Member Letter from Chairman Rhodes
July 14, 2011
The last few weeks have highlighted the importance of friendship in each of our lives. Let me share with you a few of our recent reminders of this. Our relationships with God and with each other are of prime importance, and we must never forget this.
On the Day of Pentecost, Diane and I were in Edmonton, Alberta, where we had an uplifting and spiritually rewarding Holy Day in a congregation pastored by Bob and Val Berendt. Bob is a fellow member of the Council of Elders and chairman of our Doctrine Committee.
Prior to Pentecost we spent a few days with a couple we have known almost 40 years, Laurie and Sarah Nyhus. Laurie is an elder in United who serves the Grande Prairie and Edmonton, Alberta, congregations. They live in Valleyview, a 2,000 population community four hours drive from Edmonton.
We first met Laurie and Sarah at Ambassador College, Bricket Wood, in England. We hadn’t seen each other for a few years, so we had a lot to talk about.
On the weekly Sabbath, the Grande Prairie church met in Valleyview. After services we had a leisurely afternoon of fellowship and food at the Nyhus’ home.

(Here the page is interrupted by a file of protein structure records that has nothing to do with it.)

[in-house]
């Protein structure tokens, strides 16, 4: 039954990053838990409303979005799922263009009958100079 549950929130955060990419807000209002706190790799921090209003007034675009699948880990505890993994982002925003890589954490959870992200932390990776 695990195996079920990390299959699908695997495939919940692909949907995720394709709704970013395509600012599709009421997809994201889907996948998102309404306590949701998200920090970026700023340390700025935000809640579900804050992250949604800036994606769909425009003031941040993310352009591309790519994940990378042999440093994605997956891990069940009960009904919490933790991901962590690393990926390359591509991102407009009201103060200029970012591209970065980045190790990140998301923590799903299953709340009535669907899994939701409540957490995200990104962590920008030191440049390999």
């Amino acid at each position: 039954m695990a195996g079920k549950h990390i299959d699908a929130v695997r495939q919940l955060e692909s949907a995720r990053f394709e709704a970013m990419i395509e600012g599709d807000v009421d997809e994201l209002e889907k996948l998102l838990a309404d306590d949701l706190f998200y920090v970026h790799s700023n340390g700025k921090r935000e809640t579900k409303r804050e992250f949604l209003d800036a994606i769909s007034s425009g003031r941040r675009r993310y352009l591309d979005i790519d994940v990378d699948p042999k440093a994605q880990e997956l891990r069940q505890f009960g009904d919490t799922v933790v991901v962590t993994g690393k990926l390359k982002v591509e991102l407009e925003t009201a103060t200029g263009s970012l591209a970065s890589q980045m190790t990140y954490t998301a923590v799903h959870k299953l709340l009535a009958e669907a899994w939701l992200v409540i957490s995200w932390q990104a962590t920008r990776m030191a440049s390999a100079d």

One of the great blessings of being in the church is the friendships we have developed over the years—friendships with people that, in most cases, we would otherwise never have met.
Following our visit to Edmonton, we went to Ghana for a farewell pastoral visit. Mark Mickelson, who has been working with the Nigerians for many years, will be taking over all pastoral responsibilities in West Africa for the foreseeable future, so this was my last visit to Ghana as senior pastor.
Our involvement in Ghana goes back 33 years. We first arrived in the country in May 1978 at a time when the country was literally falling apart economically and the military was in control. I’m pleased to say that Ghana is much improved and now has a constitutional form of government similar to what we have in the United States.
In those early years the church grew rapidly. Some of those people are still with us so our visit was like meeting old friends. But, encouragingly, there were also new ones—about half a dozen new people who have come into the church in Accra in the last few months. It was good to meet with them too.
While there, I was able to ordain two deacons, Henry Aikins and David Meselebe, two men we have known for over 30 years and who have been true servants of the United Church of God congregation in Accra, Ghana’s capital city. These were the second and third men ordained in Africa so far this year. In April, on the Last Day of Unleavened Bread, I ordained Roy Demont an elder. He looks after the Durban church in South Africa. Sadly, his wife Jean died exactly one week before his ordination.
A few days after returning from Ghana, we were in Little Rock, Arkansas, for their 50th anniversary. Fred and Lucretia Kellers were also there, as they pastored the congregation 25 years ago. For them it was an occasion to see old friends. For us, we met many people we had never met before. But we were also able to spend the weekend in the home of Fred and Lidia Nance, who pastor the congregation along with two others.